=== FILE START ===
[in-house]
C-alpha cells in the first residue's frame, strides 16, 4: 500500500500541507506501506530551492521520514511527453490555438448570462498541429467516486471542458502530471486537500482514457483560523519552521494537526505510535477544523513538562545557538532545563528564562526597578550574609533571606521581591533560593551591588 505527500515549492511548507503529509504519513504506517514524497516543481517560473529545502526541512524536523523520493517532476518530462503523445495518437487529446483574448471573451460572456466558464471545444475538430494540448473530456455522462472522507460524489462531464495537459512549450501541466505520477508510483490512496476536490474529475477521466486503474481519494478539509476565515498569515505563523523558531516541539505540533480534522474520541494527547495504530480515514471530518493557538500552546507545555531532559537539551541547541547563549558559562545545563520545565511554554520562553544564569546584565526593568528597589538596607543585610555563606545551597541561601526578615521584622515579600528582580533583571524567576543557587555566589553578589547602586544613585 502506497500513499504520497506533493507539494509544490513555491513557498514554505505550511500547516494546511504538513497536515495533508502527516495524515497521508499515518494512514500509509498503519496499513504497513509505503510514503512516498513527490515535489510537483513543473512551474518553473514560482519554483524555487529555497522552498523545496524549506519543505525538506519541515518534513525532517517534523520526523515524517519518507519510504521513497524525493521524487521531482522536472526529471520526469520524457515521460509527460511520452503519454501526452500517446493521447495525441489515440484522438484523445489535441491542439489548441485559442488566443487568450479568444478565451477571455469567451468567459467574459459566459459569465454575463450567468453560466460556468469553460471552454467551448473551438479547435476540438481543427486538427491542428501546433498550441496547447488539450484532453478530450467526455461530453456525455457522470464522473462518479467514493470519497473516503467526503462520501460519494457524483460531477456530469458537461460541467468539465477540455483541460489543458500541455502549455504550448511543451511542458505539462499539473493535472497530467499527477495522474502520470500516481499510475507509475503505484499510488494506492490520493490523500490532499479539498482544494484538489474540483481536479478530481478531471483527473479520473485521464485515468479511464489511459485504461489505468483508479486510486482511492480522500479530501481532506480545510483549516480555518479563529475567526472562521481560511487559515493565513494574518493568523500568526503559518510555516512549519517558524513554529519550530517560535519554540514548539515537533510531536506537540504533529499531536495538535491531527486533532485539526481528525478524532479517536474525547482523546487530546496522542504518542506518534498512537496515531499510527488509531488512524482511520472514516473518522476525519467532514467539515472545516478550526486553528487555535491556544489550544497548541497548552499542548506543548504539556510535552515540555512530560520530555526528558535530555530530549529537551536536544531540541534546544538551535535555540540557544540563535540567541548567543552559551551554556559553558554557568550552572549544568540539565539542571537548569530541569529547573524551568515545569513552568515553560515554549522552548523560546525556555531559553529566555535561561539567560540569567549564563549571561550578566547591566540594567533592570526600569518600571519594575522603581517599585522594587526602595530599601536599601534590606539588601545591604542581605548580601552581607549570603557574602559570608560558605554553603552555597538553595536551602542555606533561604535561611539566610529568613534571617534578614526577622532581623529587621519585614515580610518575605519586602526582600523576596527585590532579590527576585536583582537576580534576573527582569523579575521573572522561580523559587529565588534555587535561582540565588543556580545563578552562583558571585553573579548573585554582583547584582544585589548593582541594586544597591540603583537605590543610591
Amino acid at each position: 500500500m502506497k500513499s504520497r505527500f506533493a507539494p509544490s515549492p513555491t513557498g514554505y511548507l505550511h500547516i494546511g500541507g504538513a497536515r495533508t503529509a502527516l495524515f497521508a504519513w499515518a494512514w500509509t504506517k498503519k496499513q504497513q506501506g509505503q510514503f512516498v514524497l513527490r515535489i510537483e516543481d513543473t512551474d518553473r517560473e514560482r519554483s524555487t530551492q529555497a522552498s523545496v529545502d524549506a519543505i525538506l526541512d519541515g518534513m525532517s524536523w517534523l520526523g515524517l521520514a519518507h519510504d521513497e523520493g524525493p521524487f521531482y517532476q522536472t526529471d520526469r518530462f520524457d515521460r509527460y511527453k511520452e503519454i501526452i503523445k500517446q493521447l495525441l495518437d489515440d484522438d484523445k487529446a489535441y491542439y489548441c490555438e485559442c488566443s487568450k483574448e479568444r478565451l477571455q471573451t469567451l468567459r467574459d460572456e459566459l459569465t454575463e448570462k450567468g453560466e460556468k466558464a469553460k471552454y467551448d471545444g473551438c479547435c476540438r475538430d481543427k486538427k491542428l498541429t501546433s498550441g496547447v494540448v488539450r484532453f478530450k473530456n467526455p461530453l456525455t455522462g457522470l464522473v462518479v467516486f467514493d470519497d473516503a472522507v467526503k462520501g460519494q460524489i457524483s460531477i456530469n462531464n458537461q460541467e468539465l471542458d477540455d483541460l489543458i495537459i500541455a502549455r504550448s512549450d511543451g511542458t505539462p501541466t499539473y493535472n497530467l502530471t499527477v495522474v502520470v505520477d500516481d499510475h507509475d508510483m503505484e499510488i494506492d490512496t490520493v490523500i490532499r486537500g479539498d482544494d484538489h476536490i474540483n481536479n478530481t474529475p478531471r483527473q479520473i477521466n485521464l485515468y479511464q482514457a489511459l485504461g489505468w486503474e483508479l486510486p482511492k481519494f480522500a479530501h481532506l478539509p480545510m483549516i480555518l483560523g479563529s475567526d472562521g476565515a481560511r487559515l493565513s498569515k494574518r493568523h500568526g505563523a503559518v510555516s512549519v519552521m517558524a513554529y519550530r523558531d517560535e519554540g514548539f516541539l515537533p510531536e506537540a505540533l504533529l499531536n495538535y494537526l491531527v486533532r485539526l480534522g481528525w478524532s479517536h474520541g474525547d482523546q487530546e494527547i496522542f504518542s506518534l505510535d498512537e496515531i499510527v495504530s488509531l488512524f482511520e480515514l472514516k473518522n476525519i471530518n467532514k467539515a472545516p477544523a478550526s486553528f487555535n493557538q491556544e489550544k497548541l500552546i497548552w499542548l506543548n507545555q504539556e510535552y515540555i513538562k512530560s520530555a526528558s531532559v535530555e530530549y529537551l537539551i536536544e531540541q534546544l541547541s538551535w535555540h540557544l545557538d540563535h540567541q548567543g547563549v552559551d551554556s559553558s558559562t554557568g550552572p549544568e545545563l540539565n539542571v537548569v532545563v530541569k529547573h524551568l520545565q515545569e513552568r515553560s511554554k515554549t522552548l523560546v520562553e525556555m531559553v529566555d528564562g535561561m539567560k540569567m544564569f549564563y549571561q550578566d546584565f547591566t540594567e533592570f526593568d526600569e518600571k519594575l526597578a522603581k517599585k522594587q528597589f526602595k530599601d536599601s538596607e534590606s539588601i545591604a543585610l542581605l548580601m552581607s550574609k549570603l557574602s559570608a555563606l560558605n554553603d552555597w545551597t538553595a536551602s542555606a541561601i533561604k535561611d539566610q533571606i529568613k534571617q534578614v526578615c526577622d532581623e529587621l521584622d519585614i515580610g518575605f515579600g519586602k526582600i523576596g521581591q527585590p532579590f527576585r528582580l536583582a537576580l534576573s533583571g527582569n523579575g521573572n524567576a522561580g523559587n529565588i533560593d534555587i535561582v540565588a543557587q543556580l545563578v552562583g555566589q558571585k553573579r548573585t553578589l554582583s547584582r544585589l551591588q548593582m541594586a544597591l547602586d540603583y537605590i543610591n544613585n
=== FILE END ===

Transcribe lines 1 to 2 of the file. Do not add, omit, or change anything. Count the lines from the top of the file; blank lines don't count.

[in-house]
C-alpha cells in the first residue's frame, strides 16, 4: 500500500500541507506501506530551492521520514511527453490555438448570462498541429467516486471542458502530471486537500482514457483560523519552521494537526505510535477544523513538562545557538532545563528564562526597578550574609533571606521581591533560593551591588 505527500515549492511548507503529509504519513504506517514524497516543481517560473529545502526541512524536523523520493517532476518530462503523445495518437487529446483574448471573451460572456466558464471545444475538430494540448473530456455522462472522507460524489462531464495537459512549450501541466505520477508510483490512496476536490474529475477521466486503474481519494478539509476565515498569515505563523523558531516541539505540533480534522474520541494527547495504530480515514471530518493557538500552546507545555531532559537539551541547541547563549558559562545545563520545565511554554520562553544564569546584565526593568528597589538596607543585610555563606545551597541561601526578615521584622515579600528582580533583571524567576543557587555566589553578589547602586544613585 502506497500513499504520497506533493507539494509544490513555491513557498514554505505550511500547516494546511504538513497536515495533508502527516495524515497521508499515518494512514500509509498503519496499513504497513509505503510514503512516498513527490515535489510537483513543473512551474518553473514560482519554483524555487529555497522552498523545496524549506519543505525538506519541515518534513525532517517534523520526523515524517519518507519510504521513497524525493521524487521531482522536472526529471520526469520524457515521460509527460511520452503519454501526452500517446493521447495525441489515440484522438484523445489535441491542439489548441485559442488566443487568450479568444478565451477571455469567451468567459467574459459566459459569465454575463450567468453560466460556468469553460471552454467551448473551438479547435476540438481543427486538427491542428501546433498550441496547447488539450484532453478530450467526455461530453456525455457522470464522473462518479467514493470519497473516503467526503462520501460519494457524483460531477456530469458537461460541467468539465477540455483541460489543458500541455502549455504550448511543451511542458505539462499539473493535472497530467499527477495522474502520470500516481499510475507509475503505484499510488494506492490520493490523500490532499479539498482544494484538489474540483481536479478530481478531471483527473479520473485521464485515468479511464489511459485504461489505468483508479486510486482511492480522500479530501481532506480545510483549516480555518479563529475567526472562521481560511487559515493565513494574518493568523500568526503559518510555516512549519517558524513554529519550530517560535519554540514548539515537533510531536506537540504533529499531536495538535491531527486533532485539526481528525478524532479517536474525547482523546487530546496522542504518542506518534498512537496515531499510527488509531488512524482511520472514516473518522476525519467532514467539515472545516478550526486553528487555535491556544489550544497548541497548552499542548506543548504539556510535552515540555512530560520530555526528558535530555530530549529537551536536544531540541534546544538551535535555540540557544540563535540567541548567543552559551551554556559553558554557568550552572549544568540539565539542571537548569530541569529547573524551568515545569513552568515553560515554549522552548523560546525556555531559553529566555535561561539567560540569567549564563549571561550578566547591566540594567533592570526600569518600571519594575522603581517599585522594587526602595530599601536599601534590606539588601545591604542581605548580601552581607549570603557574602559570608560558605554553603552555597538553595536551602542555606533561604535561611539566610529568613534571617534578614526577622532581623529587621519585614515580610518575605519586602526582600523576596527585590532579590527576585536583582537576580534576573527582569523579575521573572522561580523559587529565588534555587535561582540565588543556580545563578552562583558571585553573579548573585554582583547584582544585589548593582541594586544597591540603583537605590543610591